Figure 1: Extract from the PCSG's ‘Decision Points in the Management of H. pylori Infection in Primary Care’*
extract from guidelines
* The full guideline is contained in the European Journal of General Practice 1999; 5: 98-104. The project group was led by Dr Greg Rubin, UK, Dr Villy Meineche-Schmick, Denmark, and Dr Niek de Wit, Netherlands, for the European Society for Primary Care Gastroenterology

The new guidelines, however, do support a strategy of testing only patients with chronic symptoms. This is a logical progression since most H. pylori-positive dyspeptic patients will not benefit symptomatically from eradication treatment.

There is total agreement that all patients with proven peptic ulcer disease who are on maintenance therapy or present with a relapse should be offered eradication therapy. The evidence for this is undisputed.

The conflict arises in patients who have H. pylori, non-ulcer dyspepsia (i.e. are H. pylori positive but have had a normal gastroscopy). Recent well-conducted multicentre studies have shown that successful eradication in this group of patients is no better at controlling symptoms than non-eradication.

The debate centres on the supposition that eradication may, however, reduce the chance of developing an ulcer in the future, reduce the risk of developing gastric cancer, and even reduce the incidence of H. pylori infection in the community.

Balanced against this is evidence that eradication may lead to an increase in reflux symptoms (and complications) and that proton pump inhibitor (PPI) drugs seem to work better in the presence of the bacterium.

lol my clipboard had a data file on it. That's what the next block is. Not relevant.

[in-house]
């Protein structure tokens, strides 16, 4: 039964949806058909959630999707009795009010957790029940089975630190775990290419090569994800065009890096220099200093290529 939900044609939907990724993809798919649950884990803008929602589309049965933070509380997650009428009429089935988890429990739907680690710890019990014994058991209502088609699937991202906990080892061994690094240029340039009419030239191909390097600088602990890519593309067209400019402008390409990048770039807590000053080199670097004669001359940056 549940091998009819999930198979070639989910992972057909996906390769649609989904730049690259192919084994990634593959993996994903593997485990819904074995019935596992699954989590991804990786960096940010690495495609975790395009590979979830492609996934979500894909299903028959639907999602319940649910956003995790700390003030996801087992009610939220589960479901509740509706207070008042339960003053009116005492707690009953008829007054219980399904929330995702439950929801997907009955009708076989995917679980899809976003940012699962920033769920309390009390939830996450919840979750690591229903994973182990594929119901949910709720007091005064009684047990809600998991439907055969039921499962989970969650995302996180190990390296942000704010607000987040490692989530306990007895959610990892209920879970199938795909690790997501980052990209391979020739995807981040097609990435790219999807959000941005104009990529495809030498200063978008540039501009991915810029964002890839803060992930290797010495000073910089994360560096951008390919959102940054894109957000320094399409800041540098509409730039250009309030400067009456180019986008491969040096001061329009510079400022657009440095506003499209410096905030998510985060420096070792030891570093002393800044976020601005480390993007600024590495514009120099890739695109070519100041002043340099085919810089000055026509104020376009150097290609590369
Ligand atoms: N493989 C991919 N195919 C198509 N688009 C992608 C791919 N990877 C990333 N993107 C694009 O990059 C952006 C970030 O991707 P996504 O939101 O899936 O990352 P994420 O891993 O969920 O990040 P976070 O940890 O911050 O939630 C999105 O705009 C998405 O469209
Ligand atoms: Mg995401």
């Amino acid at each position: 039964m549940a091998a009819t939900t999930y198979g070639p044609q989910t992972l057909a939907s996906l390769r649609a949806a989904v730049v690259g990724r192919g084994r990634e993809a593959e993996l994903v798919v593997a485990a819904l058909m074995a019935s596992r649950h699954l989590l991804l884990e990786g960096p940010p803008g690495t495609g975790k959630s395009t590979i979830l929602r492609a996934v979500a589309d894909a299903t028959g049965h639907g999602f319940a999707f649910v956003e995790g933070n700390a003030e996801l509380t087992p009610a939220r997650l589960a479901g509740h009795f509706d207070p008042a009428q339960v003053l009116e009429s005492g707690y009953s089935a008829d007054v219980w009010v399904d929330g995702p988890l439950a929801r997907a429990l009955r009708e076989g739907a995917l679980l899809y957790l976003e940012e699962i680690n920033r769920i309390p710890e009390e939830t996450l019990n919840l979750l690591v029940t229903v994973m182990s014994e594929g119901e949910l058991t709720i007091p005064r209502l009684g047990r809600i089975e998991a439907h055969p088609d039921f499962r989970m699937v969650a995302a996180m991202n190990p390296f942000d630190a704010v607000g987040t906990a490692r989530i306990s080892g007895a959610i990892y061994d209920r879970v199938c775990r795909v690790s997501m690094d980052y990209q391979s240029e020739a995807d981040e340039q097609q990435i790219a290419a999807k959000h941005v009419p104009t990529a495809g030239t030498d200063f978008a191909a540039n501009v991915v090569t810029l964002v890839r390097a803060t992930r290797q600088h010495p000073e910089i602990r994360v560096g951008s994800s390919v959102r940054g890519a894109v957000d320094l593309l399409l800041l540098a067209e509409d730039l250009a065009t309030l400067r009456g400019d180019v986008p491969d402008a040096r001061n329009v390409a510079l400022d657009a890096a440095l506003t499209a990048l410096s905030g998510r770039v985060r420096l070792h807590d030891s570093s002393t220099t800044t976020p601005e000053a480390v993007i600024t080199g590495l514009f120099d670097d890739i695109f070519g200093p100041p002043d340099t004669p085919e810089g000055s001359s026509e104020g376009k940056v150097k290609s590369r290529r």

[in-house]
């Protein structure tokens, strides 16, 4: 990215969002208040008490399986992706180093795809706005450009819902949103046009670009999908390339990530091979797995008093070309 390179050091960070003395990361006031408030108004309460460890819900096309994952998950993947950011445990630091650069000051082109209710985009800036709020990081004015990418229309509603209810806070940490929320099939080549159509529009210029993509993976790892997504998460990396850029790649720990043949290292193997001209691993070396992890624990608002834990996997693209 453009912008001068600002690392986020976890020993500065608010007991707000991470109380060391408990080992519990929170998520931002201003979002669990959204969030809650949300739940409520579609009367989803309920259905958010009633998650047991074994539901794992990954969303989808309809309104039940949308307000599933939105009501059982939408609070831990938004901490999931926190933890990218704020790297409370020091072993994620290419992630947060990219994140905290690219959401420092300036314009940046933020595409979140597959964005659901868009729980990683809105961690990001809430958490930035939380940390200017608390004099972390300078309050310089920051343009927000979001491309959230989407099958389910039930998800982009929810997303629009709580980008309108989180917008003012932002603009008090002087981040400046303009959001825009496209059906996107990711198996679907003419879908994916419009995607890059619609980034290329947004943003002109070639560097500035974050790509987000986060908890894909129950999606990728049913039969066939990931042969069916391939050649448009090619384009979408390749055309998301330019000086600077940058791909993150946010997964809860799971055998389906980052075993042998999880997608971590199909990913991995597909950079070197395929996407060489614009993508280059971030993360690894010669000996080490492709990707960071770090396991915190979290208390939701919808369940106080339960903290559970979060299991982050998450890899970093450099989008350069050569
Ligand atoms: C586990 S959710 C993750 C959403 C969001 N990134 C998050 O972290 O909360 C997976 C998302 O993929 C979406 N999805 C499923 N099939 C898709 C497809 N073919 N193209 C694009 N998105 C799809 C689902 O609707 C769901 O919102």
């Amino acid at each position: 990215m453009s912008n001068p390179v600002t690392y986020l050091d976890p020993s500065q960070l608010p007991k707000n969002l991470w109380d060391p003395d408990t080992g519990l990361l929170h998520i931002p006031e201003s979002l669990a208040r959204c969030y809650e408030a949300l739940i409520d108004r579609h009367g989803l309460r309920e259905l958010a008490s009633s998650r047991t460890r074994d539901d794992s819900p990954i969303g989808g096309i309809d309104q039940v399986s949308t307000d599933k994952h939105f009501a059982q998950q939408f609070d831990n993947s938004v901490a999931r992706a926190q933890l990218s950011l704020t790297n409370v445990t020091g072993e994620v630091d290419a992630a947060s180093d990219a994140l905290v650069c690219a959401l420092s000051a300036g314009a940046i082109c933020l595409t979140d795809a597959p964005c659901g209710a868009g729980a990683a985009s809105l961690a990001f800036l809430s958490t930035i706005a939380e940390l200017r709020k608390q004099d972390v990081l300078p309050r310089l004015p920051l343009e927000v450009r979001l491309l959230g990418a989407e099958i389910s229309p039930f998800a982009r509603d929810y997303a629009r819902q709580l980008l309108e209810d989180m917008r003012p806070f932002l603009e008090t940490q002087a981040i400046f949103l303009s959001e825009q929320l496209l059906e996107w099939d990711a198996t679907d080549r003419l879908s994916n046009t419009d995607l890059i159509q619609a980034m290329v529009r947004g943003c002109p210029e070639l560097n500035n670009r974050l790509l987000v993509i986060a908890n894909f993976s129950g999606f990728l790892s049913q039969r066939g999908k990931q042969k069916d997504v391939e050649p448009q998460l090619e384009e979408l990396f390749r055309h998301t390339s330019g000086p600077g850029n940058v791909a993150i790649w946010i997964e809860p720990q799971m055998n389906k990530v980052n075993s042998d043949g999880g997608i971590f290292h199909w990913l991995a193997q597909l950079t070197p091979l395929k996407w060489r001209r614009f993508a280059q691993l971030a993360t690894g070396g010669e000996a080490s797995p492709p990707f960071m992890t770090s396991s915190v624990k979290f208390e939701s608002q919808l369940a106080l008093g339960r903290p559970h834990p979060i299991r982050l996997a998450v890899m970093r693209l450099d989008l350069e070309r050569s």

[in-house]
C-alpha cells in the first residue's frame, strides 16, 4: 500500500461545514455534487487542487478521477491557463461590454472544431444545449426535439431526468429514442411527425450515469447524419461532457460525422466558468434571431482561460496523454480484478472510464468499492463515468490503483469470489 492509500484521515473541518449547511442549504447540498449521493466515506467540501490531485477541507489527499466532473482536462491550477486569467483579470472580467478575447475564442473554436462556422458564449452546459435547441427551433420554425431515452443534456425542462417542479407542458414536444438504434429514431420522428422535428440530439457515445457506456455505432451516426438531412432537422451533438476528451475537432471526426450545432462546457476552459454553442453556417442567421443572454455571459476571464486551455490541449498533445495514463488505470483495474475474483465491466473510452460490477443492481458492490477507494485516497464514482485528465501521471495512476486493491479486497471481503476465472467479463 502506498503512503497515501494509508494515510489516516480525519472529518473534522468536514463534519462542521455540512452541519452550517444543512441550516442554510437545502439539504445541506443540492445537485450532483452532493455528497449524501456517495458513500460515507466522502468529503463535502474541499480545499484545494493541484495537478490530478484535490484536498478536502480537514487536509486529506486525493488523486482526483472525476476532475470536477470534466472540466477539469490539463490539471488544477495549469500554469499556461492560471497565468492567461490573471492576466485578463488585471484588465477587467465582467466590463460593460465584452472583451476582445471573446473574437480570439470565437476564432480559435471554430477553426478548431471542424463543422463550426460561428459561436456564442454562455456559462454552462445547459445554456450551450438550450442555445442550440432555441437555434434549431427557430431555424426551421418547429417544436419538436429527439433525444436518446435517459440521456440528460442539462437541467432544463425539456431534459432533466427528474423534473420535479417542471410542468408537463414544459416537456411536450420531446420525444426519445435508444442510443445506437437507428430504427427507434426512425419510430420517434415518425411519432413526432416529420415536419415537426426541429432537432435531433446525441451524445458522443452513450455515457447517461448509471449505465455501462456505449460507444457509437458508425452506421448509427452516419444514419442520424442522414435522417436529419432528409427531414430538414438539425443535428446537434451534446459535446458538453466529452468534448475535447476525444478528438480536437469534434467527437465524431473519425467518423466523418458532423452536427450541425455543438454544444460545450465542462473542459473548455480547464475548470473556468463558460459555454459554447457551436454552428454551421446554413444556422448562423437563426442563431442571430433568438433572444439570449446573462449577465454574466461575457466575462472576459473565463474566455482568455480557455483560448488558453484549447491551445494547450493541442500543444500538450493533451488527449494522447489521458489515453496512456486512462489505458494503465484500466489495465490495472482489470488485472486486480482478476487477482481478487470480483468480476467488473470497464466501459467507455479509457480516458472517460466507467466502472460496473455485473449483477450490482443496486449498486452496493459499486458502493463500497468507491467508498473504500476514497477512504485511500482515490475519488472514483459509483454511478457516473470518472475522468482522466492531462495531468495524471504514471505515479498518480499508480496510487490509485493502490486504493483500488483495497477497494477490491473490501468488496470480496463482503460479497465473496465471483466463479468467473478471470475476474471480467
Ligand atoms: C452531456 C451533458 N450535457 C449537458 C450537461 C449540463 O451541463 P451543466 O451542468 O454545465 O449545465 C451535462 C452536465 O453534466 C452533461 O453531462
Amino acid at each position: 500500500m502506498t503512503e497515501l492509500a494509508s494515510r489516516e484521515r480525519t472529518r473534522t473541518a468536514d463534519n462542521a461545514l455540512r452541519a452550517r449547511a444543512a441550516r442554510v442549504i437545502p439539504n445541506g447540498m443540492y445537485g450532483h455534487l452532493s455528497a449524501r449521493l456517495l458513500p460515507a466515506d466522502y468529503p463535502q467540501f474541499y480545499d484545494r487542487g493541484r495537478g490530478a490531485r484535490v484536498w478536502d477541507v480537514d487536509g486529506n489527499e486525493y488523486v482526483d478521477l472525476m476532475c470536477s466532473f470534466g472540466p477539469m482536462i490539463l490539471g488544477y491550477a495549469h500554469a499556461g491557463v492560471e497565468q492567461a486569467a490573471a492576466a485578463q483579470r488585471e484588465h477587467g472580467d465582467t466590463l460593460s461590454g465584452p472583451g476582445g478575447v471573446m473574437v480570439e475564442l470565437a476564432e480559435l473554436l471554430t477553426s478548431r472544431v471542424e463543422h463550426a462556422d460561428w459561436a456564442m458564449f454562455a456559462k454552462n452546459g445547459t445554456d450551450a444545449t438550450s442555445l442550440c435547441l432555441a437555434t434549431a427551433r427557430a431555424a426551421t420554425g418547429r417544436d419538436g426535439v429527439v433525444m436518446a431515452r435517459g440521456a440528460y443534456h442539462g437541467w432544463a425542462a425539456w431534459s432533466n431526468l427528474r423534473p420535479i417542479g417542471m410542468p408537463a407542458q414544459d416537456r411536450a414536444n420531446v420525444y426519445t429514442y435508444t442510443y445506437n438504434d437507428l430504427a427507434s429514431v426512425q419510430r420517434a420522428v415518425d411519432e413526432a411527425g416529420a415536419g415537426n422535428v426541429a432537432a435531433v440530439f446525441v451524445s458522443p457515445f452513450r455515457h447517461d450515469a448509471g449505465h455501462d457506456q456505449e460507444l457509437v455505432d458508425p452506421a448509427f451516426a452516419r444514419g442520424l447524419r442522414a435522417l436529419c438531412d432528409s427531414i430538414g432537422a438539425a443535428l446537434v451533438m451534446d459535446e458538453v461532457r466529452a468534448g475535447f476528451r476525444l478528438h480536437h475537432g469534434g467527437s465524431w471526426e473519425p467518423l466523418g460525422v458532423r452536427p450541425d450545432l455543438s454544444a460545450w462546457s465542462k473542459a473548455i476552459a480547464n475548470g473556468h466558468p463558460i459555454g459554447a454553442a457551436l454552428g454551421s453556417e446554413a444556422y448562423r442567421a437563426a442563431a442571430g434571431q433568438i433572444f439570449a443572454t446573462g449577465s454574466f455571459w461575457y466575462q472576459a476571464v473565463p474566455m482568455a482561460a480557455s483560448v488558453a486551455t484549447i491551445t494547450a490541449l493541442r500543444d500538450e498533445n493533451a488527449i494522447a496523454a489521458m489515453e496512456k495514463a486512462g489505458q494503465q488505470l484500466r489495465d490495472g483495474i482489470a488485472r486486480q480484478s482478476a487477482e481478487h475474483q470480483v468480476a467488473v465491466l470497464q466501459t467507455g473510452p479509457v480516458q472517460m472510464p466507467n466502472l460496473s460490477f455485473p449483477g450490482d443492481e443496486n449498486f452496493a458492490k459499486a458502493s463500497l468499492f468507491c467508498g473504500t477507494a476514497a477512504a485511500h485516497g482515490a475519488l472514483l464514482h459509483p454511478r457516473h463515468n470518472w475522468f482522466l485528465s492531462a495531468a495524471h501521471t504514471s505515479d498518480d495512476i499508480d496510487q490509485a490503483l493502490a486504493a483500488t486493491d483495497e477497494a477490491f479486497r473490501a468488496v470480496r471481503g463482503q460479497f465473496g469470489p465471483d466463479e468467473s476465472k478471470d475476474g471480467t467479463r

Finally, recent studies suggest that the strains of the bacterium in non-ulcer dyspepsia may be more resistant to eradication therapy. It is understandable therefore that many specialists and GPs are losing interest in the 'test and treat' strategy. At endoscopy, the trend is not to test for the bacterium at all when the examination is otherwise normal.

The revised guidelines address the issue of which test to use (Figure 2, below). Serology is supported if the test is validated, while urea breath testing is recommended where available. The problem with serology is the accuracy of the test, but now that breath testing is effectively available to all GPs this should be the non-invasive test of choice.

Figure 2: Extract from the PCSG's ‘Decision Points in the Management of H. pylori Infection in Primary Care’
extract from guidelines

The guidelines confirm that breath testing should be used after eradication where patients remain symptomatic. The evidence for this is undisputed.

Finally, the guidelines recommend first-line eradication therapy comprising a PPI in 'standard' dose twice daily with amoxycillin 1g and clarithromycin 500mg twice daily for one week.

Evidence from clinical trials has shown this regimen to be the most effective on an 'intention to treat' basis. Logically, but perhaps confusingly, the guidelines support the substitution of metronidazole for amoxycillin where metronidazole resistance is known to be low. In reality, few primary care physicians are aware of local resistance rates for metronidazole.

Correctly the guidelines do not support a second-line regimen since patients who remain positive for the infection require endoscopy, biopsy and culture (ideally).

Current evidence for second-line treatment favours a metronidazole regimen such as quadruple therapy with bismuth, PPI and tetracycline. If this is the case then it is recommended that a patient is not exposed to metronidazole in first-line therapy.


The revised guidelines have simplified the management of H. pylori-related disease in primary care (Table 1). By identifying patient groups who may benefit from treatment and recommending who to treat or investigate, the primary care physician is better equipped to manage his or her dyspeptic patients.